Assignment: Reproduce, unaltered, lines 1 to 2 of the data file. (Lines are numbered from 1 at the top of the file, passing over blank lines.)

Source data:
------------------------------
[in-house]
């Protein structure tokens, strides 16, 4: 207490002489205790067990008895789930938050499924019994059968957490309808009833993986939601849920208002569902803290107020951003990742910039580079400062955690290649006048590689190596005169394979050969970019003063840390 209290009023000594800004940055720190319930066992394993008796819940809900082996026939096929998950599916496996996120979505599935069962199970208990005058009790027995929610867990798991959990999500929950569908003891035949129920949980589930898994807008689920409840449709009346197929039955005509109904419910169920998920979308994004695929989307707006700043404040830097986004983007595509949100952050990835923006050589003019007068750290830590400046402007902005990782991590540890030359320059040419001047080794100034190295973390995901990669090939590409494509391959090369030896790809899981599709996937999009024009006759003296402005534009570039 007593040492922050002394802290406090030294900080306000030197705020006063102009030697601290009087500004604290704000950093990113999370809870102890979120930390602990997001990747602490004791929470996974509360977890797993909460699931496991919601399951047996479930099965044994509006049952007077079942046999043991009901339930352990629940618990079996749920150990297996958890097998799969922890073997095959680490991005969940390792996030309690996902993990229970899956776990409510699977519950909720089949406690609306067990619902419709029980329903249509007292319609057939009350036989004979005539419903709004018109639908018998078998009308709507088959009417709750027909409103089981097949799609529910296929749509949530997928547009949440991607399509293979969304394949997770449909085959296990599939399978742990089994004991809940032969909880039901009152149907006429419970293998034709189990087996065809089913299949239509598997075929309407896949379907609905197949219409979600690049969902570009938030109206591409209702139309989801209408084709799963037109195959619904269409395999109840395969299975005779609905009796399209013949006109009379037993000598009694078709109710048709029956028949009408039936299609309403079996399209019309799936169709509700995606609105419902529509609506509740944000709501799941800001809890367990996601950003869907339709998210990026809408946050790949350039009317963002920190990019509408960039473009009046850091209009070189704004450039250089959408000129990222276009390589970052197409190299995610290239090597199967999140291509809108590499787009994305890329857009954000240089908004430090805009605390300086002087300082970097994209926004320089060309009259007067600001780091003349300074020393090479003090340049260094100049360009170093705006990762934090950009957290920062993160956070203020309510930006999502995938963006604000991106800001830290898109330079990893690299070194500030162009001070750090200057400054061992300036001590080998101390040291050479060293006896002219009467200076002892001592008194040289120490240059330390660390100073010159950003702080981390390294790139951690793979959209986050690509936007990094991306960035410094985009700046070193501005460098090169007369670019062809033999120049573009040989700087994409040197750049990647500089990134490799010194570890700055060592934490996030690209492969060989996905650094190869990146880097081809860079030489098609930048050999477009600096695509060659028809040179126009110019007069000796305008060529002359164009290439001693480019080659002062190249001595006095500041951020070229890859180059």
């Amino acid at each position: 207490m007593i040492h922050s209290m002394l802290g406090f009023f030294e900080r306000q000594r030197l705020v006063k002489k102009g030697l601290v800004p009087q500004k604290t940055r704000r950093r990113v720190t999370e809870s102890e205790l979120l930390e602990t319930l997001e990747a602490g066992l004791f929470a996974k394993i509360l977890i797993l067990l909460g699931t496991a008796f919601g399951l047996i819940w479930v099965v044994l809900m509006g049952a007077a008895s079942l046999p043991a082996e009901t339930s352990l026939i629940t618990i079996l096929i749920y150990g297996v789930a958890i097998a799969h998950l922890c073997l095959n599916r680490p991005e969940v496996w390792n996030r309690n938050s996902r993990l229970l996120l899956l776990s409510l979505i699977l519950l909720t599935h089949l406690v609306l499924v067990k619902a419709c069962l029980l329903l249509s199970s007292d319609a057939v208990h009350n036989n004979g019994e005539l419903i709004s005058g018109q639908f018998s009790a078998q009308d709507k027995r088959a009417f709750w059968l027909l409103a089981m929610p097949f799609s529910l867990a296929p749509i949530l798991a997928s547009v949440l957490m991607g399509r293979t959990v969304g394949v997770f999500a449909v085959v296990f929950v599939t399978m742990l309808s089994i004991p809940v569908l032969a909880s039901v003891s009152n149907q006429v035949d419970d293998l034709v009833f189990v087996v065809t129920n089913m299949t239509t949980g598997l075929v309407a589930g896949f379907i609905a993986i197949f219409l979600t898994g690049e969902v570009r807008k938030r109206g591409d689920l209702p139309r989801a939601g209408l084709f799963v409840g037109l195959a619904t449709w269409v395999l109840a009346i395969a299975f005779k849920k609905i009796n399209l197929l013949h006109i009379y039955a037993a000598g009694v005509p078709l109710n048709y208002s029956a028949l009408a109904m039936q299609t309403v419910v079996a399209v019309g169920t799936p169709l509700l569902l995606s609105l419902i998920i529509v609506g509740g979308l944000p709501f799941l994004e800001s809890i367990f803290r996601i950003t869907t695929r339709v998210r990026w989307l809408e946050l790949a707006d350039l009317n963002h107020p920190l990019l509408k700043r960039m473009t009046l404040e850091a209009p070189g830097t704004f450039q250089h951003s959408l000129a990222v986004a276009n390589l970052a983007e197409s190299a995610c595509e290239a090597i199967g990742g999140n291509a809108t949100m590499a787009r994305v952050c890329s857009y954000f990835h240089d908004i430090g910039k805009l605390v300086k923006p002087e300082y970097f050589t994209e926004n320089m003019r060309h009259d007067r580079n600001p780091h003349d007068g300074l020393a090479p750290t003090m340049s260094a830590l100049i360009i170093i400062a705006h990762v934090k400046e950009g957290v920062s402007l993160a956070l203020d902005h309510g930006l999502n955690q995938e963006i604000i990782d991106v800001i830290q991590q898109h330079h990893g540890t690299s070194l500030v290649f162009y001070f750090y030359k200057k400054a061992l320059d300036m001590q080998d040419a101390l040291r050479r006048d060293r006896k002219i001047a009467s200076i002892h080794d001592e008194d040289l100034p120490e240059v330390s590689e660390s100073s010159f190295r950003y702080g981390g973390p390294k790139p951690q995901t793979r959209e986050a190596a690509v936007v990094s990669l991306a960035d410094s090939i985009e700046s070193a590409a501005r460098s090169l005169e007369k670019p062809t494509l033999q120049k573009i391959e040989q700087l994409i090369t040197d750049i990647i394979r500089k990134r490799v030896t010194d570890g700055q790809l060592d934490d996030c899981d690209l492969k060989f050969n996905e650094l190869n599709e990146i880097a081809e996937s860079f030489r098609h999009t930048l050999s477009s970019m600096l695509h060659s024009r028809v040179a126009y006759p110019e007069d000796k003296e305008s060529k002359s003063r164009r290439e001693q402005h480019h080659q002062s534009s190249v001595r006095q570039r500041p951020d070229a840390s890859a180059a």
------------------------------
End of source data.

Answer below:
[in-house]
């Protein structure tokens, strides 16, 4: 207490002489205790067990008895789930938050499924019994059968957490309808009833993986939601849920208002569902803290107020951003990742910039580079400062955690290649006048590689190596005169394979050969970019003063840390 209290009023000594800004940055720190319930066992394993008796819940809900082996026939096929998950599916496996996120979505599935069962199970208990005058009790027995929610867990798991959990999500929950569908003891035949129920949980589930898994807008689920409840449709009346197929039955005509109904419910169920998920979308994004695929989307707006700043404040830097986004983007595509949100952050990835923006050589003019007068750290830590400046402007902005990782991590540890030359320059040419001047080794100034190295973390995901990669090939590409494509391959090369030896790809899981599709996937999009024009006759003296402005534009570039 007593040492922050002394802290406090030294900080306000030197705020006063102009030697601290009087500004604290704000950093990113999370809870102890979120930390602990997001990747602490004791929470996974509360977890797993909460699931496991919601399951047996479930099965044994509006049952007077079942046999043991009901339930352990629940618990079996749920150990297996958890097998799969922890073997095959680490991005969940390792996030309690996902993990229970899956776990409510699977519950909720089949406690609306067990619902419709029980329903249509007292319609057939009350036989004979005539419903709004018109639908018998078998009308709507088959009417709750027909409103089981097949799609529910296929749509949530997928547009949440991607399509293979969304394949997770449909085959296990599939399978742990089994004991809940032969909880039901009152149907006429419970293998034709189990087996065809089913299949239509598997075929309407896949379907609905197949219409979600690049969902570009938030109206591409209702139309989801209408084709799963037109195959619904269409395999109840395969299975005779609905009796399209013949006109009379037993000598009694078709109710048709029956028949009408039936299609309403079996399209019309799936169709509700995606609105419902529509609506509740944000709501799941800001809890367990996601950003869907339709998210990026809408946050790949350039009317963002920190990019509408960039473009009046850091209009070189704004450039250089959408000129990222276009390589970052197409190299995610290239090597199967999140291509809108590499787009994305890329857009954000240089908004430090805009605390300086002087300082970097994209926004320089060309009259007067600001780091003349300074020393090479003090340049260094100049360009170093705006990762934090950009957290920062993160956070203020309510930006999502995938963006604000991106800001830290898109330079990893690299070194500030162009001070750090200057400054061992300036001590080998101390040291050479060293006896002219009467200076002892001592008194040289120490240059330390660390100073010159950003702080981390390294790139951690793979959209986050690509936007990094991306960035410094985009700046070193501005460098090169007369670019062809033999120049573009040989700087994409040197750049990647500089990134490799010194570890700055060592934490996030690209492969060989996905650094190869990146880097081809860079030489098609930048050999477009600096695509060659028809040179126009110019007069000796305008060529002359164009290439001693480019080659002062190249001595006095500041951020070229890859180059």